or even thousands of Twitter accounts. While Twitter strives to create a positive experience with
the ranked timeline, people opening Twitter may still feel as if they have missed important
Tweets. If that happens, people can always opt to return to a reverse chronological timeline or
view content from people they follow by visiting their profiles directly. We also continue to
invest in improving our machine learning systems to predict which Tweets are the most relevant
for people on our platform.

In addition to the home timeline, Twitter has a notification timeline that enables people to
see who has liked, Retweeted and replied to their Tweets, as well as who mentioned or followed
them. We give individuals on Twitter additional controls over the content that appears in the
notifications timeline, since notifications may contain content an individual on Twitter has not
chosen to receive, such as mentions or replies from someone the individual does not follow. By
default, we filter notifications for quality, and exclude notifications about duplicate or potentially
spammy Tweets. We also give individuals on the platform granular controls over specific types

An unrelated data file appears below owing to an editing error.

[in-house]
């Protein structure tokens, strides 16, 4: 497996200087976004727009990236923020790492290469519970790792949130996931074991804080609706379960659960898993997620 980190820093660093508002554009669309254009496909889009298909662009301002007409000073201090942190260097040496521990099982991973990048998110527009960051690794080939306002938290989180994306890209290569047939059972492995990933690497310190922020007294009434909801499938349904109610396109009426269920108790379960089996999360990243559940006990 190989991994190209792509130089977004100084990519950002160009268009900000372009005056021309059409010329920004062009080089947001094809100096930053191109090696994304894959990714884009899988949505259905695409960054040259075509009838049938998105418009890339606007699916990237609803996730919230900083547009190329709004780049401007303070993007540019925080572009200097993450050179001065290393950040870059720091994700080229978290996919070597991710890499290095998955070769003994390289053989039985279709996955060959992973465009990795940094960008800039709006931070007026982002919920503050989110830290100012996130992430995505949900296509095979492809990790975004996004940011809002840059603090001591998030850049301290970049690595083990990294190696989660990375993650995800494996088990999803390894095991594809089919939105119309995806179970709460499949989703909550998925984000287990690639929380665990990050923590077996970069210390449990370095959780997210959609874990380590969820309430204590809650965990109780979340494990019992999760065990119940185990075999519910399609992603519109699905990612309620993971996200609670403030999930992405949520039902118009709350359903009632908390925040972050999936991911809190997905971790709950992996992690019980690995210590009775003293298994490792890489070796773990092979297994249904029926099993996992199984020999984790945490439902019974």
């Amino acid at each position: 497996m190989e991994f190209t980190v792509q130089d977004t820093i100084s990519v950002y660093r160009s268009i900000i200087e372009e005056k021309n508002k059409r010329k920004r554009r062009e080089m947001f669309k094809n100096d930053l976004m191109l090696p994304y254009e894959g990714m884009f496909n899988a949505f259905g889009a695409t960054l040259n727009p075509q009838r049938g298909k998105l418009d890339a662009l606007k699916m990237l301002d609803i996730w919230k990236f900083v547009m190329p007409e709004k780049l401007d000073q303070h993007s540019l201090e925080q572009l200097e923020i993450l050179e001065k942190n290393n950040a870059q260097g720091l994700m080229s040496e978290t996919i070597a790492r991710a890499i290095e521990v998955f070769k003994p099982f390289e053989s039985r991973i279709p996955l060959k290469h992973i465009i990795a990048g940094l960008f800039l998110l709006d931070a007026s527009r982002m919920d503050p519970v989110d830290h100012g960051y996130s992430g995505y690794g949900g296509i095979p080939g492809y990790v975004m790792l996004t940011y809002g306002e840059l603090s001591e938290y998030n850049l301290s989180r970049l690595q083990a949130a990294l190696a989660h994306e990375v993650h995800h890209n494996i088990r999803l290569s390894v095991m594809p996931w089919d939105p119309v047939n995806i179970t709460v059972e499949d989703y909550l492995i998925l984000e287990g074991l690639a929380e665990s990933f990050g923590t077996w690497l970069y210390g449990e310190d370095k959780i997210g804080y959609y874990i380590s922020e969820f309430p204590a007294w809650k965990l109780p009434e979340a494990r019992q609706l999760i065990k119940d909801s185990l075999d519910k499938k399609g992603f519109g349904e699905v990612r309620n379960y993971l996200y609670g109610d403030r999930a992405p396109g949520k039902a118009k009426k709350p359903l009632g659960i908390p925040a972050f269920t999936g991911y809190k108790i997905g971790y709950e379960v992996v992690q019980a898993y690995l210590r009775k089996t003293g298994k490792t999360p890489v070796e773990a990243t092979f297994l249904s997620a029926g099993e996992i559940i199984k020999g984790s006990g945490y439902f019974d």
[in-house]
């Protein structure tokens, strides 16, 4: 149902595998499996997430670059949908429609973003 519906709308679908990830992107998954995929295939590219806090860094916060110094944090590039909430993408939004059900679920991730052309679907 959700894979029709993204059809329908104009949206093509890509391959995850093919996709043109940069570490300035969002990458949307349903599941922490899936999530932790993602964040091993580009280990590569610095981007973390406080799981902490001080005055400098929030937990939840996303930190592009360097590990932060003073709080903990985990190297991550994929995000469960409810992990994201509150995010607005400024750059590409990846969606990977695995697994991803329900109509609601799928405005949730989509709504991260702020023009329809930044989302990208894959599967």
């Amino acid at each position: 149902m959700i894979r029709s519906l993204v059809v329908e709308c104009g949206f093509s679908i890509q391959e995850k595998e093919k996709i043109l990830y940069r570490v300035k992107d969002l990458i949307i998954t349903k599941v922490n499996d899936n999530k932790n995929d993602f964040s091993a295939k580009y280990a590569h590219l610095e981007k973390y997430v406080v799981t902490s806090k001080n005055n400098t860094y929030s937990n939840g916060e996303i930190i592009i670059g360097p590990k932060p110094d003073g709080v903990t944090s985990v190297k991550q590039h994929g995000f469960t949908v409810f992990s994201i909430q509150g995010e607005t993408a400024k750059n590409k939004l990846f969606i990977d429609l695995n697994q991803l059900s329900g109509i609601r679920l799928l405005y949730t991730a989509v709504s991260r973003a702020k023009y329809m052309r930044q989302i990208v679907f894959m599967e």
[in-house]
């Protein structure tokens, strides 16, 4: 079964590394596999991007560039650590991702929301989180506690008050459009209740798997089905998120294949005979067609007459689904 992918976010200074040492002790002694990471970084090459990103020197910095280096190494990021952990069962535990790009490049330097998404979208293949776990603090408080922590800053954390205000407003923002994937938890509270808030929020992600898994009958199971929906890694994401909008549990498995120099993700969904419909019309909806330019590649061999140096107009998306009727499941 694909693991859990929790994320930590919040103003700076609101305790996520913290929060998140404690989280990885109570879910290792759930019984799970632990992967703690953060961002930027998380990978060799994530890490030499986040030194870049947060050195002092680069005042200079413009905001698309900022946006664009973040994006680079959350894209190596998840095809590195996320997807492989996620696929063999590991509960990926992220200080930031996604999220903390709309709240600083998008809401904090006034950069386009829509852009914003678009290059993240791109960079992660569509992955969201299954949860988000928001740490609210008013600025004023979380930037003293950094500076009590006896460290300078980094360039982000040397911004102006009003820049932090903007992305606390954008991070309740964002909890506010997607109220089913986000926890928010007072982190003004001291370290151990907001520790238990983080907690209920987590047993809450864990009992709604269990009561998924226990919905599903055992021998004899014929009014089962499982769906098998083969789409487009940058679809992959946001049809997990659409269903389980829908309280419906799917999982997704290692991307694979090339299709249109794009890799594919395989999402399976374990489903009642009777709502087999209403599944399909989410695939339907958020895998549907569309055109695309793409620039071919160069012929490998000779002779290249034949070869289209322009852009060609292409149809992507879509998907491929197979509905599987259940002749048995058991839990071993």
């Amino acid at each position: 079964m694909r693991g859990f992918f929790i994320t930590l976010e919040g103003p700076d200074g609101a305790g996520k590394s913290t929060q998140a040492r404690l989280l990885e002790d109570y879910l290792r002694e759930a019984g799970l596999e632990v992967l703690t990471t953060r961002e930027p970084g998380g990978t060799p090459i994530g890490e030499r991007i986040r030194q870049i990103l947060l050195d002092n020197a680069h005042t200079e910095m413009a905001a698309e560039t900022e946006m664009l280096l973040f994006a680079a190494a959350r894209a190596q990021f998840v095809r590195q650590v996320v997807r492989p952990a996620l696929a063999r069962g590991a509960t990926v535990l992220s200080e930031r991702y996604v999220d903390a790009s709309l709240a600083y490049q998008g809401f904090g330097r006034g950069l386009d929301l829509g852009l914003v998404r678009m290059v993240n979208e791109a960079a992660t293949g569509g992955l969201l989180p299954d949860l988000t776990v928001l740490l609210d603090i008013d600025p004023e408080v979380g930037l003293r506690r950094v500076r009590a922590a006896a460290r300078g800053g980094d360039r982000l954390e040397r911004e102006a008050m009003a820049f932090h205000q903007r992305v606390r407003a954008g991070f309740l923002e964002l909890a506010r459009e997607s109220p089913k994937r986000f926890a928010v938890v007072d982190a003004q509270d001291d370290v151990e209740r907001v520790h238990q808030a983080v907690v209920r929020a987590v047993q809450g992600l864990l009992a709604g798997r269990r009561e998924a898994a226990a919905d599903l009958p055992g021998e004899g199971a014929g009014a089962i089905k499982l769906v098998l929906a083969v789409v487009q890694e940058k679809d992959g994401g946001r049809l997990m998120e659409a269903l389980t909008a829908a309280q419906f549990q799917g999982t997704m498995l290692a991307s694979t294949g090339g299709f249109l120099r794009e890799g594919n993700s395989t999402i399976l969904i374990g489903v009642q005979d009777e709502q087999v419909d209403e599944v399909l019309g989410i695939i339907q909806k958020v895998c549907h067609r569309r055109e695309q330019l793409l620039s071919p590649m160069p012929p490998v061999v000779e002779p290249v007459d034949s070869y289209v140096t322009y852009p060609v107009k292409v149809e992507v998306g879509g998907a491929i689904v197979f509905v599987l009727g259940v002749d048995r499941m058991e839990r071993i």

of accounts they might not want to receive notifications from, including new accounts, accounts
the individual does not follow, and accounts without a confirmed phone or email address.

B. Conversations

Conversations are happening all the time on Twitter. The replies to any given Tweet are
referred to as a “conversation.” Twitter strives to show content to people that we think they will
be most interested in and that contributes meaningfully to the conversation. For this reason, the
replies, grouped by sub-conversations, may not be in chronological order. For example, when
ranking a reply higher, we consider factors such as if the original Tweet author has replied, or if
a reply is from someone the individual follows.

C. Safe Search

Twitter’s search tools allow individuals on Twitter to search every public Tweet on
Twitter, going back to my very first Tweet in 2006. There are many ways to use search on
Twitter. An individual can find Tweets from friends, local businesses, and everyone from
well-known entertainers to global political leaders. By searching for topic keywords or hashtags,
an individual can follow ongoing conversations about breaking news or personal interests. To